Were you a more intellectually-gifted animal, your last moments would have been full of realization that it was no delectable fish that you had pursued, and that you had been deceived into your death. You had the misfortune of having met your life’s end in the hungry, patient maw of the decoy scorpionfish (Iracundus signifer), lured in by the promise of sustenance.

By and large, the decoy scorpionfish is pretty normal by scorpionfish standards. Scorpionfish (family Scorpaenidae) are a very large and diverse group of fish, mostly made up of ambush predators that lie in wait for prey on the ocean or reef bottom. Most scorpionfish spend most of their lives not moving, attempting to blend in with their surroundings. Smaller fish or crustaceans that stray too close are sucked into their huge mouths through the vacuum caused when scorpionfish open their mouth faster than you or I can even see. Many species of scorpionfish also have potently venomous spines on their dorsal, pelvic, and anal fins, which are, as you can imagine, incredibly useful defensive weapons. A famous, and slightly more ambulatory representative of this group is the beautiful, highly-venomous, and notably invasive lionfish (Pterois). A closely-related family, the stonefishes and ghoulfishes (Synanceiidae), as a group, are the most venomous fish in the world, with some species with stings implicated in human deaths. Like its relatives, the decoy scorpionfish, found on reefs all over the Indo-Pacific, is a bottom-dwelling, stagnant, patient predator, adorned with venomous prickles along its back, a set of lightning-fast jaws, and a face only a mother could love.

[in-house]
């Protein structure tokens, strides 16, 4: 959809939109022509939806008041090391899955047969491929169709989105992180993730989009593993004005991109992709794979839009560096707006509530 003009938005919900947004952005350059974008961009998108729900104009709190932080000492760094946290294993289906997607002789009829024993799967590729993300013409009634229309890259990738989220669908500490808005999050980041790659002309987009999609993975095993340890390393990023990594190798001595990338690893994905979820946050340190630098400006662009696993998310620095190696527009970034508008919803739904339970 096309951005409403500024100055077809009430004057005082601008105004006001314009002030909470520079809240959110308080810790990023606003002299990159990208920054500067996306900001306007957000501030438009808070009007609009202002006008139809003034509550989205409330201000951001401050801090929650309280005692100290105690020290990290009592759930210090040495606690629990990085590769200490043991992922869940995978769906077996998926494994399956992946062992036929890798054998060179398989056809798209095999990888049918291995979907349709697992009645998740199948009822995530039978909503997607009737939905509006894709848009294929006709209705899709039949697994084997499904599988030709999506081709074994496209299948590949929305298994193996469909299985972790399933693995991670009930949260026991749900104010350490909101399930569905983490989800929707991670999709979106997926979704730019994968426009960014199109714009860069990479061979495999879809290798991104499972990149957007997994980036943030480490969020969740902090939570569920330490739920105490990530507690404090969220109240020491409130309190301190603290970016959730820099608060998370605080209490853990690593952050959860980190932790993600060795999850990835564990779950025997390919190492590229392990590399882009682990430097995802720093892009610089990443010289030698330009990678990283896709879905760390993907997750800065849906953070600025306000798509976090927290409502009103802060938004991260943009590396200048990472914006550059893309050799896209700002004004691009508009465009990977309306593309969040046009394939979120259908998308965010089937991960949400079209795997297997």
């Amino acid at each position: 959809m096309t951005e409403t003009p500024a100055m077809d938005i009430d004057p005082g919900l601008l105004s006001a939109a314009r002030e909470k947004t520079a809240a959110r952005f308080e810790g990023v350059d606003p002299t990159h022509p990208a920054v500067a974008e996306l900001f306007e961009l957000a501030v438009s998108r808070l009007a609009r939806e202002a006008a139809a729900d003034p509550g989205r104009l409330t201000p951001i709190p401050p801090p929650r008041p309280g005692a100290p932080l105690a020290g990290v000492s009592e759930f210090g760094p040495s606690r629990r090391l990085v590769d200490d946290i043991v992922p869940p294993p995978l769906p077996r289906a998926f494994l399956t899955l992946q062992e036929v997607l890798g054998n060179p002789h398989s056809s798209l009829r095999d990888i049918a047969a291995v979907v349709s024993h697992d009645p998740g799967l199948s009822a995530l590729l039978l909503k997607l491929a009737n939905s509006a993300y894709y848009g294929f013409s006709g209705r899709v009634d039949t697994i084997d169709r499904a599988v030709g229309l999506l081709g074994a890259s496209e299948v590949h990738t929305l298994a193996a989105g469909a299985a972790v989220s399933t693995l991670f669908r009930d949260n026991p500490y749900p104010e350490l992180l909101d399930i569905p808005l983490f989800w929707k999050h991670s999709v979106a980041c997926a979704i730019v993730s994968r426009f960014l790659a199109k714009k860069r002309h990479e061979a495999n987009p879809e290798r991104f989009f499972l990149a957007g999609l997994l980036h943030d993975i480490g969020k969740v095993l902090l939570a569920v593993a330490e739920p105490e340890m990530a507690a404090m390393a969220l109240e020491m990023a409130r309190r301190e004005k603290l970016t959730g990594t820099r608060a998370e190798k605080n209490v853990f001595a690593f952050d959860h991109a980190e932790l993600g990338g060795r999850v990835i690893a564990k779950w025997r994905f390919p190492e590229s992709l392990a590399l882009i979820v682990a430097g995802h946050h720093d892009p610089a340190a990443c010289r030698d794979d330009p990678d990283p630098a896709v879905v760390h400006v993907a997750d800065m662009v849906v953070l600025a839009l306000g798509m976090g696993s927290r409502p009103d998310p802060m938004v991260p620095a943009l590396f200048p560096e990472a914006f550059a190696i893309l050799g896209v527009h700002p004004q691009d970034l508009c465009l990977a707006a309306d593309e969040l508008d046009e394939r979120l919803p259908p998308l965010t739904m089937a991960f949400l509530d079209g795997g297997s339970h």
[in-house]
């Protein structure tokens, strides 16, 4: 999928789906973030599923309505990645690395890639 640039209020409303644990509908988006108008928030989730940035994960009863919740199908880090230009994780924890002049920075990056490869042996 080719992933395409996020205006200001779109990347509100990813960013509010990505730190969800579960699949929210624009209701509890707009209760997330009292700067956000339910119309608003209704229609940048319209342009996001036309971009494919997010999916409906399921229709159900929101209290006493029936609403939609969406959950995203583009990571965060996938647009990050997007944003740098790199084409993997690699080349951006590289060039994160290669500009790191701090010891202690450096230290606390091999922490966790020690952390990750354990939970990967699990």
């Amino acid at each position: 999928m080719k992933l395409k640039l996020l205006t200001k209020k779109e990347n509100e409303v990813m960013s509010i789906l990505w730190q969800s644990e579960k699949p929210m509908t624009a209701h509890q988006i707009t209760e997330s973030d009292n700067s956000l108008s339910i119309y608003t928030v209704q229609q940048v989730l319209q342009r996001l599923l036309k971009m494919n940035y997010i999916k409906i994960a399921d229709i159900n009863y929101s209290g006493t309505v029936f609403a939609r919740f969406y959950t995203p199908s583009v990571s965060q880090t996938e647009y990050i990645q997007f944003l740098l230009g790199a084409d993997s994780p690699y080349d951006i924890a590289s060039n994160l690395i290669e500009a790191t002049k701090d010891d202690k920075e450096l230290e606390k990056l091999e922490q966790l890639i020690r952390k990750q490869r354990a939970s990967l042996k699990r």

Pictured: The deadliest strawberry-and-creme dessert on the reef

What makes the decoy scorpionfish unique among its brethren is that weird band of yellow stretching across the webbing on its dorsal fin. While it looks like a traffic safety reflector, or like someone recently assaulted the fish with a highlighter, its purpose is far more devious.

That little orange and yellow streak is a lure for attracting small, predatory fish to right above that big ol’ ravenous Dyson of a mouth. Lots of other fish use lures to convince prey to come closer. A good example are frogfish and anglerfish (order Lophiiformes), which use vaguely wormy bits of flesh that they jiggle frantically like we would a piece of yarn in front of a cat. However, the decoy scorpionfish’s lure is way, way more sophisticated than the glorified skin tag nightcrawlers used by anglerfish. What do I mean? Well, take a closer look at that front dorsal fin; the part that sticks up like the mast and sail of a ship.

Photo: John E. Randall

How about now? No? That’s fine, I have a video: